Oct 14

Care about how Spirit got started? Here’s a link to our BoostCon 2010 presentation:


This year, we celebrate Spirit’s 10th anniversary from its early beginnings as an offshoot from a much larger GUI library in the 90s and debuted into Boost in May 2001 in the typical “Is there interest in this library?” fashion like all would be Boost libraries. From a humble 7 header file library, Spirit has grown to be one of the most sophisticated Boost libraries and along the way became the incubator of other Boost libraries such as Boost.Fusion, Boost.Phoenix, and Boost.Wave and played a significant role for Boost.Proto getting mature.
We would like to present Spirit (and the libraries it inspired) in a historical perspective. The presentation will aim to provide a lighter, more intimate perspective into the development of at least 4 libraries with almost a decade’s worth of experience being Boost authors and bonafide crazy template metaprogrammers who abuse operators like Mad Scientists. Of course, we can’t help it if we show off some C++ tricks here and there, but we’ll try to keep it as light as we can.

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May 16

Yes, we were tempted to call our second BoostCon talk ‘Design and Evolution’, but we decided to to be modest. We wanted to give a very brief overview of the way Spirit has evolved over the last decade. While talking about a period of time this long in 90 minutes has to be very brief we nevertheless tried to highlight the main stepping stones and milestones in Spirits development. For me, developing the slides for ‘Spirit: History and Evolution’ was real fun: looking through ancient email archives, re-reading key private conversations, and realizing that most of the ideas implemented today have been already in place from the early years. All of this was exciting. To some extent, this even turned out to be educational.

I have to admit I was not sure how people would react to this kind of talk. It was not one of the usual, sophisticated, well thought through, and cutting edge presentations normally seen at BoostCon. This talk was merely a conversation with the attendees about Boost’s history guided by Spirits evolution. In the end I was relieved to see people reacted positively. Some came to me afterwards saying they enjoyed listening. For all of you not being at BoostCon, here are the slides: Spirit: History and Evolution.

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Nov 26

Spirit V2.1 Compiler Compatibility

By Hartmut Kaiser General Comments Off on Spirit V2.1 Compiler Compatibility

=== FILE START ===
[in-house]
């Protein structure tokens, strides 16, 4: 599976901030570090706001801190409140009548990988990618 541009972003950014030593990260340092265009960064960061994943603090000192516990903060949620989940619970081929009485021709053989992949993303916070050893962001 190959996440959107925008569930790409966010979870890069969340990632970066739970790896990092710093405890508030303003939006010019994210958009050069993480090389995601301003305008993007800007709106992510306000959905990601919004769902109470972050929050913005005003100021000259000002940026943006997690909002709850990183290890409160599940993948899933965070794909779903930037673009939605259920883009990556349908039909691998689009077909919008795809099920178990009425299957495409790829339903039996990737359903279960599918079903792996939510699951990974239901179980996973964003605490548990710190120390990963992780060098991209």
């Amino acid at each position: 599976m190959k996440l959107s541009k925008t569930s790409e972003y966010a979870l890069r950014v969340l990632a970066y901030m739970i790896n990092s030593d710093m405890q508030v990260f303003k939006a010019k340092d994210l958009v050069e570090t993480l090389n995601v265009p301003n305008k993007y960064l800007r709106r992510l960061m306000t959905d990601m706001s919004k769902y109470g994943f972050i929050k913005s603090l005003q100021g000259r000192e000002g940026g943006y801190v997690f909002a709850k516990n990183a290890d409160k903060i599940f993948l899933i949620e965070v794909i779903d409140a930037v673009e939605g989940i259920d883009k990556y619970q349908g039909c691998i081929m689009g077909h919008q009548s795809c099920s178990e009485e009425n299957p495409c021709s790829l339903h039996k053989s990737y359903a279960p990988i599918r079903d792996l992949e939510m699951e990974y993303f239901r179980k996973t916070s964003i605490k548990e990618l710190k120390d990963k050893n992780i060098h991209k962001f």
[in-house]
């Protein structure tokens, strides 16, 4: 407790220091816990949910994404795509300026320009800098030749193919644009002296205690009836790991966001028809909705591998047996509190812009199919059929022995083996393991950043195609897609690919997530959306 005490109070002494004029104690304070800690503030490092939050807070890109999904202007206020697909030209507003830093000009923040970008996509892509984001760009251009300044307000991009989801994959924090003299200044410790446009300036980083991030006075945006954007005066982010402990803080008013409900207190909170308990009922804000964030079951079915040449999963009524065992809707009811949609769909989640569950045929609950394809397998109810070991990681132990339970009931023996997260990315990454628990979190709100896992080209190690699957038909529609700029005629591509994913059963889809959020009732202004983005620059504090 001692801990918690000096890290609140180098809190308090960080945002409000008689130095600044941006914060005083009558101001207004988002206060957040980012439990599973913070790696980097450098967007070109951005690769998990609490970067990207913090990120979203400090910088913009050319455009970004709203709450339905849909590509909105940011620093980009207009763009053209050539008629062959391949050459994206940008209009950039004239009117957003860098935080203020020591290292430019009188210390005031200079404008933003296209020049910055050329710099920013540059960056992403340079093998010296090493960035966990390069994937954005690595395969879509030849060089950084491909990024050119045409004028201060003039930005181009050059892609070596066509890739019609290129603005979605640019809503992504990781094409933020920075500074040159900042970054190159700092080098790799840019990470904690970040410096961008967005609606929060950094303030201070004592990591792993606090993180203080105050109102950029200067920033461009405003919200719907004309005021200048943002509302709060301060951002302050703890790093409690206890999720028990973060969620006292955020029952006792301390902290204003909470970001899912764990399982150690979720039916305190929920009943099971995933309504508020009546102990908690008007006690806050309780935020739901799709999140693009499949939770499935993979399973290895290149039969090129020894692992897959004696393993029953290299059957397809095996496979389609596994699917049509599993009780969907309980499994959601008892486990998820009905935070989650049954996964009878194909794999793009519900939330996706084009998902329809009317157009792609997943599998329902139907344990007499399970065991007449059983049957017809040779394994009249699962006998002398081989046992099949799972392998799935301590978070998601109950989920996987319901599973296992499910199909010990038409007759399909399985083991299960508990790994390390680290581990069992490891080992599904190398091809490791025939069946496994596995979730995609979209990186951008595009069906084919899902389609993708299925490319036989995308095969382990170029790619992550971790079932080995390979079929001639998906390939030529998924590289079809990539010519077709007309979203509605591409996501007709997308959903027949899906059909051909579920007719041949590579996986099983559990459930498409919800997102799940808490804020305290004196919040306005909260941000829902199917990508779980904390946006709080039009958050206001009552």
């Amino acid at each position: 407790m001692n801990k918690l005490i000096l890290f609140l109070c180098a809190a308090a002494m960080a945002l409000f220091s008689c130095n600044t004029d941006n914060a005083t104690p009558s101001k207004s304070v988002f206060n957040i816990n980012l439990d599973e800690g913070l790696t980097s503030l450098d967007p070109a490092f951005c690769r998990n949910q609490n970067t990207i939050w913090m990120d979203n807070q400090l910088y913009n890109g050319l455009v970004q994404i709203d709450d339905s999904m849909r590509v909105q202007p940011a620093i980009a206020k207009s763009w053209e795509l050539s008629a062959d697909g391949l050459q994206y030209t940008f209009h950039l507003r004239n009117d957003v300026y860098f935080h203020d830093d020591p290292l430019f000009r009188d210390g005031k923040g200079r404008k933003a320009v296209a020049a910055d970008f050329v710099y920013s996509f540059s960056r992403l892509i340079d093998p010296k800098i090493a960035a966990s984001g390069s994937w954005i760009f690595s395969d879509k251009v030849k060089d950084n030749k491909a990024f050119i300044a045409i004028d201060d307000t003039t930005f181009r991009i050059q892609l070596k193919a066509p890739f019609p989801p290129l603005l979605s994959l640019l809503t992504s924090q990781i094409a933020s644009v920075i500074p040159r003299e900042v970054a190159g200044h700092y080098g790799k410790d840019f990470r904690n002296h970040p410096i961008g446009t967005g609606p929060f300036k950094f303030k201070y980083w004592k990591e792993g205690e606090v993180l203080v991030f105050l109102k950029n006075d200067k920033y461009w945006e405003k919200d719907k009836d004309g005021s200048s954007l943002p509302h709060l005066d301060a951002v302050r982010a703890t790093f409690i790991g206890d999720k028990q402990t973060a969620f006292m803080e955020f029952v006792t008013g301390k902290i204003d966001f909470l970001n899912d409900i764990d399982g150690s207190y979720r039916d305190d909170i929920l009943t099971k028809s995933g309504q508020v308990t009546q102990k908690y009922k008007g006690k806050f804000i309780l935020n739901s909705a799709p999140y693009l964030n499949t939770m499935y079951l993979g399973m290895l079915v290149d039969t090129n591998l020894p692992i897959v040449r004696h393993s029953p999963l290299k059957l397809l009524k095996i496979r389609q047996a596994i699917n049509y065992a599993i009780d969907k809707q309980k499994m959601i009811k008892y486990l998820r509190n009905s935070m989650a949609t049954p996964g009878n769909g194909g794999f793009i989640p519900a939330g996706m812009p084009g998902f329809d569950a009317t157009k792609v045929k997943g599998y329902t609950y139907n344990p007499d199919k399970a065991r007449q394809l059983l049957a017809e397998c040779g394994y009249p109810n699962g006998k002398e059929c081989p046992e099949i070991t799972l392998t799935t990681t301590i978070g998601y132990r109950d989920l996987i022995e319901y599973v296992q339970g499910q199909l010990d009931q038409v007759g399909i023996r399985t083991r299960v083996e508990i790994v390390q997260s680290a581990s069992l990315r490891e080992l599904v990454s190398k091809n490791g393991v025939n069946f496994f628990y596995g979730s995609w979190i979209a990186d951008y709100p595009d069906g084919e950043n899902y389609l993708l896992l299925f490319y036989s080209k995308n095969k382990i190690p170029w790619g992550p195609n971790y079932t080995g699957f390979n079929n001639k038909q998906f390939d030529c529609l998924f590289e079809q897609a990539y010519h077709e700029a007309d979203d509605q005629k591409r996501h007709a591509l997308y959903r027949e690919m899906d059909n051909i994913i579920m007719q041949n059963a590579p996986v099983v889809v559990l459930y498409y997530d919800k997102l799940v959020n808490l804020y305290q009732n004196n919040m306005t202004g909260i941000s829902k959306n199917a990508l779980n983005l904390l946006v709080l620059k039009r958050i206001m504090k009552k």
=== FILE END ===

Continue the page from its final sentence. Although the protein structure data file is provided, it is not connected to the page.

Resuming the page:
We started to collect the information about what compilers and platforms can be used to compile applications based on Spirit V2.1. Please add any compiler and platform you have been using successfully to compile your Spirit applications.

For a list of known compilers go here.

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Nov 24

On this new page we collect projects and products using Boost.Spirit. This list is not exhaustive as we certainly don’t know about every use. Spirit is a Boost library making it readily available to a large number of developers. If you want your product, in house use, or open source project to be included in this list, please send a note to the Spirit Mailing List or simply add a comment below and we’ll gladly add the info.

See the full list here.

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Nov 20

A PDF build of the documentation for Boost-1.41 (from John Maddock) is now available here:

Thank you, John!

I extracted and uploaded the Spirit 2.1 documentation here: http://boost-spirit.com/dl_docs/spirit2_1.pdf

Have fun!

P.S. Don’t forget to visit this site every once in a while. We are posting tips, tutorials and addendum. Check out the Articles section.

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Nov 19

Why would you want to upgrade to Spirit2 from “Classic” Spirit?

Here’s a teaser:

Spirit 1.x [ straight pattern matching (no actions)  ]
real    0m0.359s
user   0m0.332s
sys     0m0.012s

Spirit 1.x [ parse tree generation ]
real    0m9.305s
user   0m9.209s
sys     0m0.076s

Spirit 2.1 [ AST with variant nodes generation ]
real    0m0.459s
user   0m0.432s
sys     0m0.028s

Check out this short article.

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Nov 19

Champagne to us all 🙂

The much-awaited Spirit 2.1 is now released after more than 2 years in beta (Spirit 2.0). Boost release 1.41.0 includes Spirit 2.1. This is the official release of the new Spirit 2.1, a completely new library for parsing, lexing, and output generation.

Boost release 1.41.0 is now available!

This release contains one new library and numerous bug fixes for existing libraries. For details, including download links, see

The release can also be downloaded directly from SourceForge. See

To install this release on your system, see


–The Boost release team

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